Which of the following Was True of the Southern Legal System in 1900

With Jim Crow dominating the landscape, education increasingly under attack, and few opportunities for black college graduates, the Great Migration of the 1920s saw a significant migration of educated blacks from the South, spurred by publications such as The Chicago Defender, which encouraged black Americans to move north. Black codes were strict local and state laws that detailed when, where, and how former slaves were allowed to work, and for how much compensation. Codes emerged throughout the South as a legal way to enslave black citizens, disenfranchise them, control where they lived and how they traveled, and confiscate children for labor. The first collection of spirituals of the Fisk Singers was published in 1872. An enlarged and reset collection appeared in 1875 as an appendix to a history of the Jubilee Singers. These editions, which were sold as souvenirs at concerts, disseminated the spirituals in printed form, as the Jubilee Singers themselves distributed in the performance. This publication contains only one spiritual song sung by the Fisk Jubilee Singers, although the library`s music collections contain many recordings of the singers as well as published music. Of all the crops grown in the South before the Civil War, including sugar, rice, and corn, cotton was the main source of money. Millions of hectares were used for cotton production after the invention of cotton ginning in 1793.

As more and more cotton land was cultivated, especially in Mississippi and Texas, the demand for slaves exploded. In 1860, a mature male slave cost between $1,000 and $2,000. A mature woman would sell a few hundred dollars less. An ordinary working day costs two hundred pounds. The hands should be in the cotton field as soon as it is daylight in the morning, and except for ten or fifteen minutes given to them at noon to swallow their amount of cold bacon, they should not remain inactive for a moment until it is too dark to see. The day`s work finished in the field, the baskets are “toted”, that is, transported to the ginning house, where the cotton is weighed. It doesn`t matter how tired and tired he may be. A slave never approaches the gin house with his cotton basket, but with fear. If it has too little weight. He knows he has to be whipped. And if he has exceeded it by ten or twenty pounds, his master will, in all likelihood, measure the task of the next day accordingly.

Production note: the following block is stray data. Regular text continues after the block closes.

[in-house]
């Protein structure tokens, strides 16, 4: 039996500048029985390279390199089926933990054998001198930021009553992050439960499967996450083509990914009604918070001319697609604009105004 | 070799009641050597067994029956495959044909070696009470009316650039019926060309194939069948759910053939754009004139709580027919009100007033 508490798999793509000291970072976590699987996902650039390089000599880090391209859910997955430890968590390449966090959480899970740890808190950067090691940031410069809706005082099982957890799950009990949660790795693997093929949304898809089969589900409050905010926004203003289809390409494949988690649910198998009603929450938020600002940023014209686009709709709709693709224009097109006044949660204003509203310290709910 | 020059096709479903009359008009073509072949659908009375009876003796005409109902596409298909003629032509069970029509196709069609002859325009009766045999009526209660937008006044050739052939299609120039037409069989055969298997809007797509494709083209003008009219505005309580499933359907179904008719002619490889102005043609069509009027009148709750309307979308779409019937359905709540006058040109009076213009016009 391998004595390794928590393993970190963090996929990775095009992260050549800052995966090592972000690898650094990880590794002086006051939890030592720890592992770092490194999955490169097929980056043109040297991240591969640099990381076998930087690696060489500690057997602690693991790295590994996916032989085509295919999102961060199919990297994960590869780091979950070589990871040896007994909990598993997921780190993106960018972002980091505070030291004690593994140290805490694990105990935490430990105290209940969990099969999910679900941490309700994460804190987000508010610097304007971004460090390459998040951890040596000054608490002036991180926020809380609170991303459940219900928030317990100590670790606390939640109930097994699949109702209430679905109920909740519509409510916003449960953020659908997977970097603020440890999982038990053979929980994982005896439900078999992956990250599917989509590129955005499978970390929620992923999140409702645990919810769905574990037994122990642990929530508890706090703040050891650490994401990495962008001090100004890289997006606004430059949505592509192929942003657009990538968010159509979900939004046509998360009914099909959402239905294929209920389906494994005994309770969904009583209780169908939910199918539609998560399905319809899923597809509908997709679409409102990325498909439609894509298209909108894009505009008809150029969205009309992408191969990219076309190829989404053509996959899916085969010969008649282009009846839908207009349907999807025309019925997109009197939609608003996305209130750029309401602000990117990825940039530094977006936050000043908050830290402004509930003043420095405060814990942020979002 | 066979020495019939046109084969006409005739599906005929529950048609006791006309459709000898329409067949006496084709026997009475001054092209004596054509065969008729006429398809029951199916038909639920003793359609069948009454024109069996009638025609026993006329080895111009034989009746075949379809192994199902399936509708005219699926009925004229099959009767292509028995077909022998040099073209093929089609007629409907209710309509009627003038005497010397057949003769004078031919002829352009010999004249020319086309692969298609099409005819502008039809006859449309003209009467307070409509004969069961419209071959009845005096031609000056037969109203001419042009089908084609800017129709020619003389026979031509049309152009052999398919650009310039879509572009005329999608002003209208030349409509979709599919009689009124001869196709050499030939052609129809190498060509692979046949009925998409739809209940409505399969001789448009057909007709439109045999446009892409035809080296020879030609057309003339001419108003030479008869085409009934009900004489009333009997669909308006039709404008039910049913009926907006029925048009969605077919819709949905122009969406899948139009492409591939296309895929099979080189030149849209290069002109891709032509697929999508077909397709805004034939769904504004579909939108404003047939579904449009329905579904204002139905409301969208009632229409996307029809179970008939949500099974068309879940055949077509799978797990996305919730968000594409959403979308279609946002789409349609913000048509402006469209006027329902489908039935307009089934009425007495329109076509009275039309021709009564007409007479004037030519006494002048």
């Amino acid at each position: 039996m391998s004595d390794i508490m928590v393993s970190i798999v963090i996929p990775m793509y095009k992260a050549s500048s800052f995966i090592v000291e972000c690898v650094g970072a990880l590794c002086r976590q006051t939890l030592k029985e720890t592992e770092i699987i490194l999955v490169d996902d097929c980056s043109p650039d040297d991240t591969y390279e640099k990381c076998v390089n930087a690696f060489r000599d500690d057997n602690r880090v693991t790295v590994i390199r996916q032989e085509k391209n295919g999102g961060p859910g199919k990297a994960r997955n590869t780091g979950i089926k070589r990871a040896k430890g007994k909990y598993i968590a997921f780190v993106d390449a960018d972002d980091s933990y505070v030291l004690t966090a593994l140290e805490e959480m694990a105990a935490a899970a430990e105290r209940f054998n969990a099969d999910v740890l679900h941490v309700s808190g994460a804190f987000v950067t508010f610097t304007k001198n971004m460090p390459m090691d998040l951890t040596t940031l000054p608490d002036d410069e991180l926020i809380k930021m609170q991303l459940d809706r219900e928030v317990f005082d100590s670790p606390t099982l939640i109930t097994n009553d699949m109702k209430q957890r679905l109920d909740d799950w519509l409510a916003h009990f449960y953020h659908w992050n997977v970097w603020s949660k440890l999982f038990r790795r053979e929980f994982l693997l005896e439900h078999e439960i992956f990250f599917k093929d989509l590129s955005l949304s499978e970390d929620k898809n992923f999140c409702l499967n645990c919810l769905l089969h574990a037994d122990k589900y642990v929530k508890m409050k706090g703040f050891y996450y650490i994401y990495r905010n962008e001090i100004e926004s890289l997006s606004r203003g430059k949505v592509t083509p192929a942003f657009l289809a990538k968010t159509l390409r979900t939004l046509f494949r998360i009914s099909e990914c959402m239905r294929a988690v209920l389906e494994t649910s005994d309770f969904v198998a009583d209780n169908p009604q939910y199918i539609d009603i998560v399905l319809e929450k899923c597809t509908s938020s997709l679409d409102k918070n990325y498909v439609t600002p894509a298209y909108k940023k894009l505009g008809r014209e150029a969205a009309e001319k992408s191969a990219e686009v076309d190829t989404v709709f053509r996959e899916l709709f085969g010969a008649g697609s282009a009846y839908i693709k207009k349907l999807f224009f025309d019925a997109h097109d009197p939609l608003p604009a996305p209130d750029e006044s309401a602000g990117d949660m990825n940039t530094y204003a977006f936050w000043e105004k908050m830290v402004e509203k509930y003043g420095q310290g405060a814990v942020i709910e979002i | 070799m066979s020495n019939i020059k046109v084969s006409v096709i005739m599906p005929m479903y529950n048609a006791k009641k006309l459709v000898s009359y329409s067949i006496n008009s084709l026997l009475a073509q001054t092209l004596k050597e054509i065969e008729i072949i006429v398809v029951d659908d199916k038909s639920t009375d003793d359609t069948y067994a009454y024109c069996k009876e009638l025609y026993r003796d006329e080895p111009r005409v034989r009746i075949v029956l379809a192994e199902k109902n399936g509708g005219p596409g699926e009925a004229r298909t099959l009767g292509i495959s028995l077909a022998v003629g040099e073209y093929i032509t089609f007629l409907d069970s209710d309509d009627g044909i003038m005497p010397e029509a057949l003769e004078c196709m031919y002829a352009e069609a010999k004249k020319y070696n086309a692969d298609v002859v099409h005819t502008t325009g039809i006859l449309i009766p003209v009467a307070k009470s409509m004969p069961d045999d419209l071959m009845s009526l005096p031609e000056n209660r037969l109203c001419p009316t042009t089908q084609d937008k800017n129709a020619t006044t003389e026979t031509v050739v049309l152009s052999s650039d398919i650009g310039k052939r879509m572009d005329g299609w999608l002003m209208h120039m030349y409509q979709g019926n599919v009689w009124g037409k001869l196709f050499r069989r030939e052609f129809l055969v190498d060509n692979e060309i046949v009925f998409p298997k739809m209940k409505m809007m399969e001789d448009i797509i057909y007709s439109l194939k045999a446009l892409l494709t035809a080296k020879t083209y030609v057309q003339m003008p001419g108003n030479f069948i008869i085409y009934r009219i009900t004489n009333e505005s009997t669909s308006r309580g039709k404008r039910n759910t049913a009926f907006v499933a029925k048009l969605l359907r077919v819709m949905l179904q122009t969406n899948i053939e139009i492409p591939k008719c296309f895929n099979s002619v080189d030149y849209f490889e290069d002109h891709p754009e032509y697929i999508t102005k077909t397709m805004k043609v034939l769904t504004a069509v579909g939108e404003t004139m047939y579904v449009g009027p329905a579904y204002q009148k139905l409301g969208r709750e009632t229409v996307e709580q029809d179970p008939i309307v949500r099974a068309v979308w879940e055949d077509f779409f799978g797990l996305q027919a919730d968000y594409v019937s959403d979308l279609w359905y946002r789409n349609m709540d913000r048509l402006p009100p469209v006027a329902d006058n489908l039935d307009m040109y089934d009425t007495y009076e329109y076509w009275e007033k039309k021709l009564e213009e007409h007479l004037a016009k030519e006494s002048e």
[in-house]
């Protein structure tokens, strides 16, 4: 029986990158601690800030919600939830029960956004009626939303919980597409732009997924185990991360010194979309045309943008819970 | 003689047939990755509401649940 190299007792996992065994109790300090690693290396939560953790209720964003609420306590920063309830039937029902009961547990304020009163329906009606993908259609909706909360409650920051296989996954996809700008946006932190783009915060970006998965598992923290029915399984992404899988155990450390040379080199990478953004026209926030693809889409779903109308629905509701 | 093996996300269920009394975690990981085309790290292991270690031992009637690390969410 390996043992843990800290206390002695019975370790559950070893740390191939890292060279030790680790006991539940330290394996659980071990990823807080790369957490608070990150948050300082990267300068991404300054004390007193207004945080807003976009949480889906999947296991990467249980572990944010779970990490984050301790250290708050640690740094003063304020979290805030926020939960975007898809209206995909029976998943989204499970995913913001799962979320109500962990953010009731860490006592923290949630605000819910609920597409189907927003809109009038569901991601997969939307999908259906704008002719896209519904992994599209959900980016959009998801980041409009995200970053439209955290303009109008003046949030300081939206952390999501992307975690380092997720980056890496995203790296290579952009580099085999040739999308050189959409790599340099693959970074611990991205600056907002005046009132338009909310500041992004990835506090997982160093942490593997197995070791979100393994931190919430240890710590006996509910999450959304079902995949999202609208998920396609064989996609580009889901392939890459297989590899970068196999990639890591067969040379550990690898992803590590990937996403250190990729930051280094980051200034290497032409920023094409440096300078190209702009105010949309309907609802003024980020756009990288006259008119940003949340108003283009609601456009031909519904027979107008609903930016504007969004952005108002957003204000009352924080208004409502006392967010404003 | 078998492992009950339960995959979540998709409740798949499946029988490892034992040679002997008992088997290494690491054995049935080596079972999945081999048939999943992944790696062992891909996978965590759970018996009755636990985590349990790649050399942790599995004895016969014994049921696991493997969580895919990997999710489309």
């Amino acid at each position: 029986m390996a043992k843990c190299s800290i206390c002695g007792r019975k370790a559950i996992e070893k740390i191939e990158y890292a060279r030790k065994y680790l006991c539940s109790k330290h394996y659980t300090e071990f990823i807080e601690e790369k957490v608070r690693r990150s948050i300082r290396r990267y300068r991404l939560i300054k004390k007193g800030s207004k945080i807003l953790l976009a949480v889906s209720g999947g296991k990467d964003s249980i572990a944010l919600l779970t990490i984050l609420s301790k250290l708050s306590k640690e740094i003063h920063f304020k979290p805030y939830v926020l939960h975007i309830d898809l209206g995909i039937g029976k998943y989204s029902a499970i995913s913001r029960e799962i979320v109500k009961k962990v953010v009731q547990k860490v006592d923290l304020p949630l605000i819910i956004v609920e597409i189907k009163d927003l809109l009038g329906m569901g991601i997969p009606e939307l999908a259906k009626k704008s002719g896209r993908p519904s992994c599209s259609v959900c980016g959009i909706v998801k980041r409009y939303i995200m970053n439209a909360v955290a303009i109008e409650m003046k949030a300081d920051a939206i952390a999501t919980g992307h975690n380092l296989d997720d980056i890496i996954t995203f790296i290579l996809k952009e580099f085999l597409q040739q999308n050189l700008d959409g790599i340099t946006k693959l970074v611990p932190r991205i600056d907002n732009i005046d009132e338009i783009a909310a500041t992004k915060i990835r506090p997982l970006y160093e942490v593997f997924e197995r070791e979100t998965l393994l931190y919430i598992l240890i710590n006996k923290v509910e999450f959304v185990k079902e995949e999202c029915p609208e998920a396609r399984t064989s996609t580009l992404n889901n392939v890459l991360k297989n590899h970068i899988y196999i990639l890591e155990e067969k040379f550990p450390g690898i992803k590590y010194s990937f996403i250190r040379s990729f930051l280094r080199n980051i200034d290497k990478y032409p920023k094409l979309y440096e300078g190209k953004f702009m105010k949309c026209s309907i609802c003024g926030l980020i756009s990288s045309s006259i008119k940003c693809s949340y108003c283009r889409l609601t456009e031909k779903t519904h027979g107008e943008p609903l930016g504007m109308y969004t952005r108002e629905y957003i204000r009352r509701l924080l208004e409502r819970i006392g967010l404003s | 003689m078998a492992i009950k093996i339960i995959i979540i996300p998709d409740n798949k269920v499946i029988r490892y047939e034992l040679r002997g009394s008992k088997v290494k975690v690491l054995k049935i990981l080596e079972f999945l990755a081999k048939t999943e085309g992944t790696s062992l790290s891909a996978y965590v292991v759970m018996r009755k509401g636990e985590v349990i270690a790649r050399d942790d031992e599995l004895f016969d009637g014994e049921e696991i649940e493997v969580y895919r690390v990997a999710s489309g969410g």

The adoption of the Fourteenth and Fifteenth Amendments was partly responsible for the growing attention paid by women`s rights activists to the right to vote. Asians, Irish, and other American immigrants were also excluded from public life, isolated in separate schools, and discriminated against in terms of employment and housing. They have also suffered from the ban on intermarriage and restrictions on ownership. Unlike blacks, Chinese were excluded from immigration after 1882, while many other Asians were limited in numbers who could immigrate legally, and none were allowed to become citizens. Native Americans fought against the tide of boundary and western expansion and broke treaty obligations. He identified as African-American, but had a complexion so bright that he could pass for white. He infiltrated violent mobs in the South and witnessed numerous lynchings. In 1931, he succeeded Johnson as secretary of the NAACP and led the organization through its most dynamic decades of growth. Under his leadership, the NAACP launched a sustained legal campaign against segregation and disenfranchisement in the South, developed an alliance with unions, and established a strong lobbying presence in the nation`s capital that would prove crucial to the passage of civil rights laws. A native of Baltimore, Thurgood Marshall graduated from Howard Law School in 1933 and joined the NAACP as an assistant counsel in 1936. Marshall established his Legal Defense and Educational Fund, Inc. in 1939 to litigate cases and raise funds exclusively for the legal program.